COMPARISON OF ORAL ITRACONAZOLE VERSUS TOPICAL CLOTRIMAZOLE IN TREATMENT OF PITYRIASIS VERSICOLOR.
Objective: To compare the efficacy of single dose of oral itraconazole 400mg with 1% topical clotrimazole in the treatment of pityriasis versicolor.
Study Design: Randomized controlled trial.
Place and Duration of Study: Dermatology department, Military Hospital Rawalpindi, from Jun 2015 to Dec 2015. Material and Methods: A total of 60 patients of pityriasis versicolor fulfilling the inclusion criteria were selected from dermatology OPD after written informed consent and approval from the hospital ethical committee. Patients were divided into two treatment groups using random numbers table. Group A received single dose of itraconazole capsule (400mg) and group B received 1% clotrimazole cream twice daily application for 2 weeks. Patient evaluation included detailed history, clinical examination and direct microscopy of skin scrapings for fungal hyphae at the baseline, at the end of 2nd and 6th week of treatment. Efficacy of treatment was assessed on the basis of clinical and mycological cure.
Results: At the end of 2 weeks of treatment, clinical cure was seen in 23 (76.6%) and 29 (96.6%) patients (p=0.05) and mycological cure in 20 (66%) and 26 (86.6%) patients in group A and B respectively (p=0.06). At follow up (end of 6 week) 21 (70%) and 28 (93.3%) patients were cured clinically (p=0.02) while 18 (60%) and 27 (90%) patients were cured mycologically (p=0.007) in group A and B respectively.
Conclusion: Topical clotrimazole (1%) was found more effective than single dose of oral itraconazole in the treatment of pityriasis versicolor.
Keywords: Itraconazole, Pityriasis versicolor, Topical clotrimazole.
The pityriasis versicolor (PV) is a mild, chronic and recurrent superficial fungal infection of skin caused by Malassezia yeast. It is characterized by discrete or confluent scaly, discolored or depigmented patches mainly on the upper trunk1. There are 14 species of Malassezia predominantly M globosa, M sympodialis and M furfur2. Prevalence is estimated to be as high as 30% in humid tropical zone. It may occur at any age but is more common during adolescence and young adulthood, suggesting a relationship with androgen induced sebaceous activity2.
Species of Malassezia are a part of the normal flora of the skin in seborrheic areas but some contributing factors such as the immunosuppression, poor hygiene, and application of oily preparations, creams, hot humid climate, corticosteroid abuse or genetic predisposition provoke Pityrosporum to change from saprophytic to pathogenic form3. Yeast on sunlight exposure produces azelaic acid which inhibits tyrosine kinase resulting in hypopigmented spots4.
Disease is usually diagnosed on history, clinical examination and microscopic examination of the skin scrapings. Wood`s light examination shows yellow fluorescence at the site of lesion. However, diagnosis is confirmed on microscopic examination of skin scrapings for fungal hyphae giving spaghetti and meatball appearance5.
Treatment of PV is divided into two groups: topical and systemic. Topical agents include selenium sulfide (2.5% to 5%) shampoo, ketoconazole shampoo, clotrimazole, allylamine cream and lotion, propylene glycol 50% in water, nystatin, salicylic acid, cicloproxolamine, tretinoin, lactic acid lotion and 1% diclofenac gel. Systemic therapy includes fluconazole, itraconazole and terbinafin and is usually reserved for cases with extensive disease6. Despite many therapies, there is no standard therapy with complete cure rate and topical therapy is the first line treatment. The main goal of this study was to compare the effectiveness of single dose of oral itraconazole 400mg versus 1% topical clotrimazole in the treatment of pityriasis versicolor.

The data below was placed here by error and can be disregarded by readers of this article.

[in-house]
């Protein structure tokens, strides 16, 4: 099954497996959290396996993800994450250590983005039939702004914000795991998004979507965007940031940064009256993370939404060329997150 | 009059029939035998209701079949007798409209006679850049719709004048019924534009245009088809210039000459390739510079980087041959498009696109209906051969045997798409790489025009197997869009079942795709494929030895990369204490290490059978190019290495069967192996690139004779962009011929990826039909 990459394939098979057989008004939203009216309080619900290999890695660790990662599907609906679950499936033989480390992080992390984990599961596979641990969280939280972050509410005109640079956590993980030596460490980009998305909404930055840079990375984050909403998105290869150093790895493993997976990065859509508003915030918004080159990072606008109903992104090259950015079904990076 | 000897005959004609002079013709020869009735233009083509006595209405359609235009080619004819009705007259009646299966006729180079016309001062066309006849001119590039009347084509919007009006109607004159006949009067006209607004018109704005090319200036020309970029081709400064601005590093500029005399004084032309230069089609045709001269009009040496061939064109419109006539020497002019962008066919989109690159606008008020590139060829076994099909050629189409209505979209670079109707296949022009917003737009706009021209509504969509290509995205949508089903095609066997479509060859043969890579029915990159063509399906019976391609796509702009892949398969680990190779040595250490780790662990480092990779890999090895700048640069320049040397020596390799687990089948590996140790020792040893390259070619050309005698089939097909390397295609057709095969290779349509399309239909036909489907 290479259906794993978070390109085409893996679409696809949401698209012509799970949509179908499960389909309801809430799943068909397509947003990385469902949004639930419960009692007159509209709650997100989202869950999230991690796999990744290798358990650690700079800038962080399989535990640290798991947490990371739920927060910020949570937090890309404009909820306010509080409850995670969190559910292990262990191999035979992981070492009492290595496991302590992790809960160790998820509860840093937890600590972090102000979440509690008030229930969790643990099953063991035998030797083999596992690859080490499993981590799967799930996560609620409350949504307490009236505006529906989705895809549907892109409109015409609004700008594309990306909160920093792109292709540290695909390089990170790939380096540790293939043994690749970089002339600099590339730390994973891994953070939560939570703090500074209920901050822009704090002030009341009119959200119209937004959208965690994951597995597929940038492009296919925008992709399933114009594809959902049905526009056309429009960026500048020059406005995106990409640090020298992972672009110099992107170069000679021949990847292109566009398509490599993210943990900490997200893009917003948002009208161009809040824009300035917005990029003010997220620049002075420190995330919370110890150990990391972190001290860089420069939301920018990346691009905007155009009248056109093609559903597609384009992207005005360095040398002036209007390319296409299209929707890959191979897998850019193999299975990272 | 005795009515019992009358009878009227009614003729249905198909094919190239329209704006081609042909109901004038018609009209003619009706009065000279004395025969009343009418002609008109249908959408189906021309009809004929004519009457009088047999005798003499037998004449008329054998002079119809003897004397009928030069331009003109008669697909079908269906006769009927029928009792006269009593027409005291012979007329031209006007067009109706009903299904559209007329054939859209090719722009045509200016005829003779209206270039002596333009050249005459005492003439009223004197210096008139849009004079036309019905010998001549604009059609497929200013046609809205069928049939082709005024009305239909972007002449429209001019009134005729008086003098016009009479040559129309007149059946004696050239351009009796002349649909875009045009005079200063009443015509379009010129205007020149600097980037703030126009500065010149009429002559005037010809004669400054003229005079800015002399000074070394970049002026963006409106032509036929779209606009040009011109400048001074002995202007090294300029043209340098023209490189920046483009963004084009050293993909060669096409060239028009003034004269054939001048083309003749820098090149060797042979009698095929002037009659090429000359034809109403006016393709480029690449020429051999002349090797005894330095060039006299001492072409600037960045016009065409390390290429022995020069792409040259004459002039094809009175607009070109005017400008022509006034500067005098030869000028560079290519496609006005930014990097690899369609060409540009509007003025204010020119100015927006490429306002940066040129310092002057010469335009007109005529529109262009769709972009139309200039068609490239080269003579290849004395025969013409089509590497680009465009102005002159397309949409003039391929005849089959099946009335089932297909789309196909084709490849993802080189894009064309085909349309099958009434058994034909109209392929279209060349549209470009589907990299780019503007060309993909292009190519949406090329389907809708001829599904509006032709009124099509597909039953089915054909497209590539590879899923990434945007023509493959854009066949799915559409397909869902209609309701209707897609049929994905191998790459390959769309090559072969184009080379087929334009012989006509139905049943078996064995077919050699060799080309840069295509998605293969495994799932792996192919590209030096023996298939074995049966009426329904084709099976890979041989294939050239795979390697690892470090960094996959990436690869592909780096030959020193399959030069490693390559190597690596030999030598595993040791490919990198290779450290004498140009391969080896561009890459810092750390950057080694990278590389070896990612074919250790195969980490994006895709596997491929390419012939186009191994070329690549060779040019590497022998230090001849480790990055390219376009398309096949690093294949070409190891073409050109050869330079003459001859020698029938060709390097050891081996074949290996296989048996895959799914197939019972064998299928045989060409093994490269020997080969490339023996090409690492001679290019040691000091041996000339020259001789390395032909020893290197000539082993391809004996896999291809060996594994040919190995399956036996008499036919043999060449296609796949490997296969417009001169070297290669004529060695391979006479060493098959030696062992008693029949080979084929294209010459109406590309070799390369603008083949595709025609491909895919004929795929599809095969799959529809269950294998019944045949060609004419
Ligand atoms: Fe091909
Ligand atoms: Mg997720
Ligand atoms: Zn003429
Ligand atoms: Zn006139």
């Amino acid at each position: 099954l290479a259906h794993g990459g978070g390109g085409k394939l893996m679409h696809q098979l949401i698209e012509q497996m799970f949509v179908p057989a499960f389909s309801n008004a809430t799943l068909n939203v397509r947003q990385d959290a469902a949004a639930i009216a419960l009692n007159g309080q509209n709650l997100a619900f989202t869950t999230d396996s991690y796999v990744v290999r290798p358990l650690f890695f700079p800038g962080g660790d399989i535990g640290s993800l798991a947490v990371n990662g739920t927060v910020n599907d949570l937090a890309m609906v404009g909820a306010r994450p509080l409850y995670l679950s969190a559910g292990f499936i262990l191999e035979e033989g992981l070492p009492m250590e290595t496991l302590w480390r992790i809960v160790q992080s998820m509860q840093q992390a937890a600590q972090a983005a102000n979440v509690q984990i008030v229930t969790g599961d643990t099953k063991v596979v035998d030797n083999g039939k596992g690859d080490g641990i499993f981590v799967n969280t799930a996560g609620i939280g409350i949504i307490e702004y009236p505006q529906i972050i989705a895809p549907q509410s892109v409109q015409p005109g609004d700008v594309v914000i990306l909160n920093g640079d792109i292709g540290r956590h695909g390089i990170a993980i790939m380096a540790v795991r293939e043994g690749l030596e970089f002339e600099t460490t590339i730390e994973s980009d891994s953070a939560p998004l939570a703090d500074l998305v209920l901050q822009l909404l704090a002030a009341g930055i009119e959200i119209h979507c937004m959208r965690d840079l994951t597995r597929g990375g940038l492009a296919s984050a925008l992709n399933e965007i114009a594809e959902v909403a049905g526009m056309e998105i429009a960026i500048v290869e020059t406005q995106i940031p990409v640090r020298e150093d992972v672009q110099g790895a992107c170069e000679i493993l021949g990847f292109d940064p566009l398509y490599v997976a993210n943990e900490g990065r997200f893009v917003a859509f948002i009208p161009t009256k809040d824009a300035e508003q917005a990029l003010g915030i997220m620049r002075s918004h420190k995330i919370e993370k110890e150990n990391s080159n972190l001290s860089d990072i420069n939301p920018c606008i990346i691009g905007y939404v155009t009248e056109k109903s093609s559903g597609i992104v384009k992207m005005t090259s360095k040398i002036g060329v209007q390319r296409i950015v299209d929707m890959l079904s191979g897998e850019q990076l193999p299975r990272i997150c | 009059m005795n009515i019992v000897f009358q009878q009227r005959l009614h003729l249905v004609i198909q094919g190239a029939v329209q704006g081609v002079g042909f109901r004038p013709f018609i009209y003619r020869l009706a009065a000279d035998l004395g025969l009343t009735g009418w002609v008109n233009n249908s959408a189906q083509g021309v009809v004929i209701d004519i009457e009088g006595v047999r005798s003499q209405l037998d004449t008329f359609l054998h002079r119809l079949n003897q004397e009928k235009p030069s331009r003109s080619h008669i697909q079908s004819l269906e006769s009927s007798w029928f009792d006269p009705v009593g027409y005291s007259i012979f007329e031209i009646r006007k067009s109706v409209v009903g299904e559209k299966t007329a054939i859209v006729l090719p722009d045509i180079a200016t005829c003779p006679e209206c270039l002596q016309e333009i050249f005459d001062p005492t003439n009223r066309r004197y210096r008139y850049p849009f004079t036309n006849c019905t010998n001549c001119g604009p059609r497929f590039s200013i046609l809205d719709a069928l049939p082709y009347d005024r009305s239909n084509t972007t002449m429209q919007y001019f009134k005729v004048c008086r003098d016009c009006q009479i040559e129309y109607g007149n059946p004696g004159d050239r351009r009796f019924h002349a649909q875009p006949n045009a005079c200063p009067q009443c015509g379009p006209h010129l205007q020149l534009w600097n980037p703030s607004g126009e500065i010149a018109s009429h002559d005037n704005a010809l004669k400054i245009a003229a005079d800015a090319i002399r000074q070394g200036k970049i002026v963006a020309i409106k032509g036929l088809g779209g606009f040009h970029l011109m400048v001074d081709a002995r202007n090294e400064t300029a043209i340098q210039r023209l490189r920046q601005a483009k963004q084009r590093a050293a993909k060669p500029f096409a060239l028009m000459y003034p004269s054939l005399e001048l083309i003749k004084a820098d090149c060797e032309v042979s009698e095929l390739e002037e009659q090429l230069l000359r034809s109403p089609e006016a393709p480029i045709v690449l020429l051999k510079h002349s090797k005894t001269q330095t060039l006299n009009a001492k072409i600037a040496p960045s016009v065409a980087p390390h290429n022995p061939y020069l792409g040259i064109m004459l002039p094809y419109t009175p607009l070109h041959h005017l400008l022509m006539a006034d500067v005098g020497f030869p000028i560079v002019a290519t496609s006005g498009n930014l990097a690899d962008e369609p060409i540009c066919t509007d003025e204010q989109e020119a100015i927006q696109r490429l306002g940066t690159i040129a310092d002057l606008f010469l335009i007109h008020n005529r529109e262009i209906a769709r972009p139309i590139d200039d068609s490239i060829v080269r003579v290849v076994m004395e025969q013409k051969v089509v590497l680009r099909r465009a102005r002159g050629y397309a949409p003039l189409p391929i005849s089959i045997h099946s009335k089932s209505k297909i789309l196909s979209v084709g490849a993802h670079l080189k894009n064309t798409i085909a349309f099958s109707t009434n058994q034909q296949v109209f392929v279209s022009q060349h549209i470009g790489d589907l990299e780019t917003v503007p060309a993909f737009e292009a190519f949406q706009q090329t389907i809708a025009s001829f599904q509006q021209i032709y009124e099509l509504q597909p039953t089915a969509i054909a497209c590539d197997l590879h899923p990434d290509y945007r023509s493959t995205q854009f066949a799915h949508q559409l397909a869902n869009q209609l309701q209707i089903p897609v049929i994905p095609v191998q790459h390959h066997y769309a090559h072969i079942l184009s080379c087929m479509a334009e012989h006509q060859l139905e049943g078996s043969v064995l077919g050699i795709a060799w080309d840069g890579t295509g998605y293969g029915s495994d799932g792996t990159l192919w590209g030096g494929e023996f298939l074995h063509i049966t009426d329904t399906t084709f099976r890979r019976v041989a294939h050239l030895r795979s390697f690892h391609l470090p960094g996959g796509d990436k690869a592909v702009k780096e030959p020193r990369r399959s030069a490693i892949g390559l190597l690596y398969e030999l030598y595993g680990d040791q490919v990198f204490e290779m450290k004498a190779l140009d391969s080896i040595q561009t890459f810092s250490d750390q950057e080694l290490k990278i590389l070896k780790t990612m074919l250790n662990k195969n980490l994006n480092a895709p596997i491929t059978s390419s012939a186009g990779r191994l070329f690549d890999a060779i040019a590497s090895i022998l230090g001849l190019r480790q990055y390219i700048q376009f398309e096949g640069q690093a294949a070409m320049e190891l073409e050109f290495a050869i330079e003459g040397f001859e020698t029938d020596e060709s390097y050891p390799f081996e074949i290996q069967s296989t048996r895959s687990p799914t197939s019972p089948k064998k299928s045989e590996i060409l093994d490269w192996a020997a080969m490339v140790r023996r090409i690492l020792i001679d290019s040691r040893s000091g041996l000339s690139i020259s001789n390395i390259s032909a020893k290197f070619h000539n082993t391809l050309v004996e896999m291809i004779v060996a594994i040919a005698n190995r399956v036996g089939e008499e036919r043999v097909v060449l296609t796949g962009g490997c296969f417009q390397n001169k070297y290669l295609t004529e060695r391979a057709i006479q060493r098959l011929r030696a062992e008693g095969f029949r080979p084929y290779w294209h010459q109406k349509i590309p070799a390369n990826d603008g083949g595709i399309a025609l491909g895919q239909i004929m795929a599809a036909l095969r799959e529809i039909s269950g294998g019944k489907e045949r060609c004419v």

Table-I: Clinical assessment at the end of second weeks.
###Group A (n=30)###Group B (n=30)###p-value
Clinical cure###23 (76.7%)###29 (96.6%)###0.05
Mycological cure###20 (66%)###26 (86.7%)###0.06
Table-II: Clinical assessment at the end of six weeks.
###Group A (n=30)###Group B (n=30)###p-value
Clinical cure###21 (70%)###28 (93.3%)###0.02
Mycological cure###18 (60%)###27 (90%)###0.007
MATERIAL AND METHODS
Sixty patients diagnosed clinically as pityriasis versicolor from dermatology outpatient department at Military Hospital, Rawalpindi were inducted in the study after informed consent and approval of hospital ethical committee. Sample size was calculated by using WHO sample size calculator and sample size was 30 patients in each group. Non probability consecutive sampling was done. Diagnosis of pityriasis versicolor was confirmed with the help of skin scraping test by dissolving the scales in 10% KOH solution and observed under the microscope for fungal hyphae.
Patients ageing from 15 to 60 years and who had not received any systemic or topical antifungal therapy during last 1 month were included in the study. Pregnant or lactating females and those with history of hepatic disease, renal disease, malignancy or undergoing any sort of chemotherapy or radiotherapy were excluded. Detailed history and clinical examination was performed and all relevant clinical details were recorded on especially designed proforma. Patients were randomly allocated into two treatment groups. Group A received single oral dose of capsule itraconazole (400mg) and group B received 1% clotrimazole cream twice daily topical application for 2 weeks.
The assessment was done on the basis of clinical and mycological cure at the baseline and at the 2nd and 6th week after starting the therapy. Clinical assessment was performed on the basis of scoring the severity of erythema, scaling and pruritus from zero to 3 (3=severe, 2= moderate, 1=mild, 0=absent). Mycological cure included negative skin scraping test on microscopic examination.